After a variety of different career endeavors, Jacqueline Francis knew she’d found a personal calling when she tried stripping for the first time.
“I never felt shame,” Francis, known professionally as Jacq the Stripper, told HuffPost. “I was like, ‘Look at this money!’ It’s faster than any other money. That was it for me. I just did it and found it really interesting. I still find it interesting.”
Stripping, as it turns out, also led Francis back to her first love: art. Her series of single-panel, graphic novel-style cartoons are currently on display at the Sex Workers’ Pop-Up, a New York exhibition that aims to reframe the dialogue and shatter the lingering, if cringingly outdated, stigma around sex work.
The multimedia gallery, which opened Monday in the heart of Manhattan’s Greenwich Village neighborhood, comprises more than 50 pieces by 22 artists, 17 of whom have backgrounds in the sex industry. A year in the making, the exhibit takes an in-depth look at sex work and was co-organized by the Open Society Foundations ― a global grant-making network dedicated to “justice, democratic governance and human rights.” Altogether, more than 10 countries are represented.
“People generally have a very simplistic idea of what sex work is and who sex workers are,” Sebastian Köhn, the Open Society Foundations’ director of sexual and reproductive rights, told HuffPost. “If you have people looking down on you just for the work you do, that’s going to have implications for so many different areas of your life.”
The centerpiece of the Sex Workers’ Pop-Up is “InVocation,” a sculptural installation by Japanese American artist Midori, who is based in San Francisco. The floor-to-ceiling display is constructed with hemp rope, into which personal objects ― including an earring and a scrap of a wig ― owned by queer sex workers have been woven.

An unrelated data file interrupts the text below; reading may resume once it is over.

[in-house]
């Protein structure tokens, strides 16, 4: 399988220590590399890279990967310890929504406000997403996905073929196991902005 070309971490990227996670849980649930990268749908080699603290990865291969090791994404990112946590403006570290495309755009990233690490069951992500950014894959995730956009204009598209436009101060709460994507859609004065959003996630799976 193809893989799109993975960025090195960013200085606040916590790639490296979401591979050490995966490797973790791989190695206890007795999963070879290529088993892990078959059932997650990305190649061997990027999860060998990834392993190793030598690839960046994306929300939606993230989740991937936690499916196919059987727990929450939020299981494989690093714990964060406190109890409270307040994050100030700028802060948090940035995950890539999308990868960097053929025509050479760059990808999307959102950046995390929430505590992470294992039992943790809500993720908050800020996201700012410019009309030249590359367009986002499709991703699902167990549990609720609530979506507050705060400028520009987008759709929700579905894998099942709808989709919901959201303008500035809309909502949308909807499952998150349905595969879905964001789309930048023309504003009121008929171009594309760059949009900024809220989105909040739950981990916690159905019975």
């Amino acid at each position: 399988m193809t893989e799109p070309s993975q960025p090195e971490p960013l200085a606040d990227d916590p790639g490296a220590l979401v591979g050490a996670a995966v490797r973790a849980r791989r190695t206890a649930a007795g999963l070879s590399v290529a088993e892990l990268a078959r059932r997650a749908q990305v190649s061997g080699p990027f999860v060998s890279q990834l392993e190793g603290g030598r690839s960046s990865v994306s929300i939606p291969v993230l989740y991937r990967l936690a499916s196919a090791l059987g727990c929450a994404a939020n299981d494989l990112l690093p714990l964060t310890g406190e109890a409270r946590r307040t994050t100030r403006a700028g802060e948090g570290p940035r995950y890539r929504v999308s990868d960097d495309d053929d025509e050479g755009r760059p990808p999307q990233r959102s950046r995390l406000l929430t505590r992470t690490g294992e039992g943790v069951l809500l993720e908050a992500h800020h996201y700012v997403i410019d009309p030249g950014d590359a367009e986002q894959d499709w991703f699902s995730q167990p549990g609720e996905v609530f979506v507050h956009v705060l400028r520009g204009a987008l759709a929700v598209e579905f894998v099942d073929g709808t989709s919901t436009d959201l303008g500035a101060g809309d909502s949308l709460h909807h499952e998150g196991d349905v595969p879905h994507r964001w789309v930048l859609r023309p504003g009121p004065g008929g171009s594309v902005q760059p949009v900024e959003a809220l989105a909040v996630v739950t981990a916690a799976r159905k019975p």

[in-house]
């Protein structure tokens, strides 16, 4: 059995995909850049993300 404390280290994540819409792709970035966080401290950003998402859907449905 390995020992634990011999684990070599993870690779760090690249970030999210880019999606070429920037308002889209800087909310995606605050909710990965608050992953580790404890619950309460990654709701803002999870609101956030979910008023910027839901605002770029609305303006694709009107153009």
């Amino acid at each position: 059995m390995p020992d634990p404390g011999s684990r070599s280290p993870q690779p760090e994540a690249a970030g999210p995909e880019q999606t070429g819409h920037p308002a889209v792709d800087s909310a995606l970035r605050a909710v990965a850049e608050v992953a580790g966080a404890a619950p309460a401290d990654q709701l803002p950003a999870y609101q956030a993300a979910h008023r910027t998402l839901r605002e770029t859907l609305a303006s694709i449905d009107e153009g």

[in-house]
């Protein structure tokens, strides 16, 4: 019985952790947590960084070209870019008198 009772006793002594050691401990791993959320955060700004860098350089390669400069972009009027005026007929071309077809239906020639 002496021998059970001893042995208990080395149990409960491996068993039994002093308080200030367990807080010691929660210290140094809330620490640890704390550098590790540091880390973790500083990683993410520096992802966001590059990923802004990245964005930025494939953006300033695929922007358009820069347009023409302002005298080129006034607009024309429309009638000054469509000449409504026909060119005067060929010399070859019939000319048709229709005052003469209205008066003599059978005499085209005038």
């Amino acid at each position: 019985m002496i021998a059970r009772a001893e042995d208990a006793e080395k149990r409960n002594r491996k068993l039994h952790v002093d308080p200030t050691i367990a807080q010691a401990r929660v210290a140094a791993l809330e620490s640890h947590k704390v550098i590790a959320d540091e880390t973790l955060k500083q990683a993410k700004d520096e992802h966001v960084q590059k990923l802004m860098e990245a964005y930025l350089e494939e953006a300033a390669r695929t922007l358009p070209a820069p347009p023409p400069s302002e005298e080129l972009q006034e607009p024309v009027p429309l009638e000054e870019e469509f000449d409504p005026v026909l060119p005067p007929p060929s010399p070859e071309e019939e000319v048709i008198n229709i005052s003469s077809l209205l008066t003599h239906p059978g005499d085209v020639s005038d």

Other poignant displays include photographer Kisha Bari’s portrait series of Black sex workers, many of them transgender. Another must-see is Pluma Sumaq’s “Nuestra Suerte en la Arena” (or “Our Blessings in the Sand”), designed as an altar paying tribute to 38 “elders” in the sex worker community.
By far the most visually striking, however, is a grid of red umbrellas ― a global symbol of sex worker rights across the globe ― created by New York artist Sun Kim and installed on the gallery’s ceiling.
The Sex Workers’ Pop-Up also relays the various challenges the community continues to face. A 2014 study, for example, found that sex workers have a 45% to 75% chance of experiencing sexual violence at some point in their careers. Given their overall exclusion from health, legal and social services, many of those workers have little recourse.
Tiffany Cabán, who made the decriminalization of sex work part of her platform last year when she ran for Queens County District Attorney, is hopeful the exhibit encourages New Yorkers to support efforts for policy change within the industry.
“It is, constantly and consistently, the folks that are on the margins of the margins that put their bodies and their lives on the line for our collective liberation,” she told HuffPost at the pop-up’s opening gala. “To stand with them, to support them, means the world to me.”
Likewise, Köhn is hopeful visitors come away from the exhibit with “a more nuanced idea” of sex work that could, eventually, amount to a legislative shift.
“We hope people come into this space to have their ideas challenged,” he said, “and leave with a more [complex] view of sex workers and their needs.”
The Sex Workers’ Pop-Up runs through March 16 in New York.